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ferra retrospective

miredly came to me with this jam right after theyd just made another standalone game for portfolio material (risky!!). i was in a bit of a sink & id not released even a small complete game in years, so i came into this project with absolutely no expectations of making anything playable; i just wanted to exercise the muscles required to work on something small while also having a full time job

it was challenging, especially coming into this using a brand new framework with not a single line of code to steal from past projects

but ive already forgotten how much effort it was, and all thats left is a cool little game thing. watching friends mash replay on it was more than enough to make the work worth it

starting out

we started with the lodestar of "frantic top down shooter" and explored from there. i made a quick character controller, gameobject system and then miredly took that and made the first boss

steal and shuffle

miredly was doing an "ultimate" (some ffxiv thing idk) and showed me some boss gameplay, and the loop looked cool. they wanted to heavily draw from the same idea and were dead set on huge floor attacks

this turned out great and learned into our lodestar of "frantic"

if this were a pure bullet hell in an arena, you'd be making almost surgical micro-movements like touhou, which isn't frantic. however, with gigantic sweeping floor attacks, you're incentivised to zoom around. these floor attacks spawn right on top of you too, meaning you WILL have to get moving

subtractive explosive scoping

we had a lot of ideas, and we had to be ruthlessly subtractive. don't implement it shittily - just don't implement it at all. it almost felt like a bad decision at the time, in a way that hurts your soul a little. but if we were not ruthless, we would have not made a good game, or maybe we never would have completed it at all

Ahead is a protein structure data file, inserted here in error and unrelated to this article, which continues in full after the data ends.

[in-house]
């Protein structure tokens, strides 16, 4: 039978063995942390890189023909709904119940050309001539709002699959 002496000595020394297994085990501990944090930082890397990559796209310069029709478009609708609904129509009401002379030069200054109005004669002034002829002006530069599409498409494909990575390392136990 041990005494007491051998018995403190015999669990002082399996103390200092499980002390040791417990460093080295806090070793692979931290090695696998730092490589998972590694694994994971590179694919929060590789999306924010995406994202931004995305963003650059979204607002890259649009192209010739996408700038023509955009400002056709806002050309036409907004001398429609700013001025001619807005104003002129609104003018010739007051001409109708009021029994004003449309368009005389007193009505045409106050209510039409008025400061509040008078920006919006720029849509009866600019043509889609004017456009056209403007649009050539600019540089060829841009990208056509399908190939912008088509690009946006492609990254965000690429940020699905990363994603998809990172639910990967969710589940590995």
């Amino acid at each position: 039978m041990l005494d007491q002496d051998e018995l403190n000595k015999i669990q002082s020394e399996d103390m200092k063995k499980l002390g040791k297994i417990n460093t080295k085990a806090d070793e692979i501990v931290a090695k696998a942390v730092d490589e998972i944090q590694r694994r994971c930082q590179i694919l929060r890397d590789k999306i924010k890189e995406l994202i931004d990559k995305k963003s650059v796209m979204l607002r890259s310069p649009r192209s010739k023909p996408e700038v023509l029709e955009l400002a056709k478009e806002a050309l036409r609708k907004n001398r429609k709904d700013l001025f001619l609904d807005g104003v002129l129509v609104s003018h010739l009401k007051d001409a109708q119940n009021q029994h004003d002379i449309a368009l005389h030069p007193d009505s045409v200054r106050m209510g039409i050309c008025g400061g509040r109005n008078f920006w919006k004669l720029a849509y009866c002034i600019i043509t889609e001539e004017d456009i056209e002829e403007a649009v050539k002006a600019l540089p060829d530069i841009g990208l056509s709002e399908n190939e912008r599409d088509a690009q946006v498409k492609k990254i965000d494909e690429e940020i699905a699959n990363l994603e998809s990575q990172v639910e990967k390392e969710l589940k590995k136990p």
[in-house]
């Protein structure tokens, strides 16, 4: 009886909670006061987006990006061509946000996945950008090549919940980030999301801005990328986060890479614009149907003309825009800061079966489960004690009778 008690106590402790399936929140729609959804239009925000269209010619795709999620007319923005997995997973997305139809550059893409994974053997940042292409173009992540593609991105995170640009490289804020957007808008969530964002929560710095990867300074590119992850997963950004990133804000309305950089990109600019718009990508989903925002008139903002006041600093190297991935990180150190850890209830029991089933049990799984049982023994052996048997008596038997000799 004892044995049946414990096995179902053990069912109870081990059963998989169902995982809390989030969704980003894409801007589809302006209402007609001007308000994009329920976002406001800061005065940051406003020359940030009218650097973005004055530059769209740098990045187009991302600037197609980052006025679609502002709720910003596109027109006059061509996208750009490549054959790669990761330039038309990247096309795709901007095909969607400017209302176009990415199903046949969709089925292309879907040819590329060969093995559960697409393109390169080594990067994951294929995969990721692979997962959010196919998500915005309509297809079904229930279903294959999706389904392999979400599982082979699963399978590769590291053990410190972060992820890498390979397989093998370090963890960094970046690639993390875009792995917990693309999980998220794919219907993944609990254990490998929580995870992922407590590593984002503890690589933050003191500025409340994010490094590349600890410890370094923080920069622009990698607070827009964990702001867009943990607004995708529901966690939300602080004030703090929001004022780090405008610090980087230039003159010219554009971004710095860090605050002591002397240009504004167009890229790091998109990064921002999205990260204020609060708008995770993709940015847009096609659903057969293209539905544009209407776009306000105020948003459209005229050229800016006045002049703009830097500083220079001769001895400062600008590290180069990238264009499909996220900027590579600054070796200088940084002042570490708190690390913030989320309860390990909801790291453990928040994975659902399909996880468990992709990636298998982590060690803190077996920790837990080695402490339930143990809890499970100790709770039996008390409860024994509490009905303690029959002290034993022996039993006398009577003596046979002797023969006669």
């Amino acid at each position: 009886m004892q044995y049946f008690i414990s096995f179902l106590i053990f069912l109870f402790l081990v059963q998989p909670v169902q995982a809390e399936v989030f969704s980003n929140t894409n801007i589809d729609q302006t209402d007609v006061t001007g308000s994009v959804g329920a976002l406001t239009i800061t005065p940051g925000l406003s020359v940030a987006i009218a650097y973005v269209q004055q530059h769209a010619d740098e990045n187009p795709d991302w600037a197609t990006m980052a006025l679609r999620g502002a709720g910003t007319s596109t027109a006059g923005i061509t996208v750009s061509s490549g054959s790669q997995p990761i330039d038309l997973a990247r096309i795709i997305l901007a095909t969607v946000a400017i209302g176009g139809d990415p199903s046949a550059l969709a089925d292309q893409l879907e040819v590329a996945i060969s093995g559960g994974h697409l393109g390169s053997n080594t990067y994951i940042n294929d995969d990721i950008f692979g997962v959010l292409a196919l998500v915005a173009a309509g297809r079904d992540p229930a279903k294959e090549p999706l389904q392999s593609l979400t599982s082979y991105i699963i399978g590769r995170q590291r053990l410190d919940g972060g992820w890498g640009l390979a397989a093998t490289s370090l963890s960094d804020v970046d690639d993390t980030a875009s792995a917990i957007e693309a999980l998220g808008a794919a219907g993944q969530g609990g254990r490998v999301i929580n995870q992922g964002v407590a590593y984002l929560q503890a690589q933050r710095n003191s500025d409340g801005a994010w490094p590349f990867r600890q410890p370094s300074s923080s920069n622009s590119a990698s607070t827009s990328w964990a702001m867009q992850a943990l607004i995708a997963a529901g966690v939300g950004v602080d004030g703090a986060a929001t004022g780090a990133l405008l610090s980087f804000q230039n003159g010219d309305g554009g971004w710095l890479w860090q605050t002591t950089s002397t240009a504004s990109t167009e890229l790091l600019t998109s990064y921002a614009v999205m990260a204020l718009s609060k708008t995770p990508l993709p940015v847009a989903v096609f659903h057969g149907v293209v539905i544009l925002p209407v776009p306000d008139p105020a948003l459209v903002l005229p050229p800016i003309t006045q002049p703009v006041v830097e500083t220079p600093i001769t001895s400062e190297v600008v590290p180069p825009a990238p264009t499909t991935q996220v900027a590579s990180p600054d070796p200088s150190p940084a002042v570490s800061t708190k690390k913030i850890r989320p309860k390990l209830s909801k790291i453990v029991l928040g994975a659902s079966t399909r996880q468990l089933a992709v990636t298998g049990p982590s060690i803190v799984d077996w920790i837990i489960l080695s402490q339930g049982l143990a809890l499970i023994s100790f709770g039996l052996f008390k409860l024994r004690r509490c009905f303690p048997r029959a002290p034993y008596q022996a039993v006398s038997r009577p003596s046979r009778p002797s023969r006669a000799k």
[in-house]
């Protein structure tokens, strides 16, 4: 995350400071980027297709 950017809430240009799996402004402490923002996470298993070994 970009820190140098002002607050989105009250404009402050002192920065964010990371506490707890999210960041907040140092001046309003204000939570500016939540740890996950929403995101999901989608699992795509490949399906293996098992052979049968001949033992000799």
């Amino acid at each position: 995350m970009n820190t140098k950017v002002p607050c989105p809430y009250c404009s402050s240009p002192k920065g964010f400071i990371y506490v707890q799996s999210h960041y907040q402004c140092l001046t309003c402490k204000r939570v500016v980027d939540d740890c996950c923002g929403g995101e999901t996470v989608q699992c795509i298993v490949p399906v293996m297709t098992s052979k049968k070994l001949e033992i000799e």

to interpret the jam theme "makeshift" we really wanted makeshifty mechanics;

i drafted out the first 2 but they weren't fun. they sounded like good ideas, but in practice they don't really add much

actually thats a rly difficult thing to notice - "if it doesn't add much". it's easy to notice if something's bad and makes your game worse, but if it's simply just "whatever", then it still doesn't need to exist. id much rather spend that bandwidth working on the things that do matter, and in this case that paid off a loooot

i stick to this philosophy quite harshly. not just for things that are outright bad - if something simply doesn't add to the game, we don't need it and it's getting removed

a ton of dimensions to your game always sounds good in your head, but even if you pull it off, you'll have a thousand unrefined features that clash, confuse or dilute your game. id so much more prefer a tiny set of mechanics that people can immediately grok, and surprise them with depth. underpromise and overdeliver etc

if you took one feature of any game ever, you could explore every aspect of that feature's design space, look at it from new angles, make permutations and innovations, and extrapolate that into a full game

i mean this didn't happen much with this game since its just a little top down shooter we made in the few hours we could scrap together but hey whatever, we applied it a little bit - we made a movement and shooty system that felt really good, and made bosses that were fun. we couldnt do this if we shattered our focus and confused our vision with a freaking gun-building minigame

agency for everyone

we discussed difficulty options for this game. i hate "easy" "medium" "hard" garbage to the degree where it makes me look crazy

but, we wanted casual players and supergamers to both have fun. we wanted a goal for everyone. so here's what we did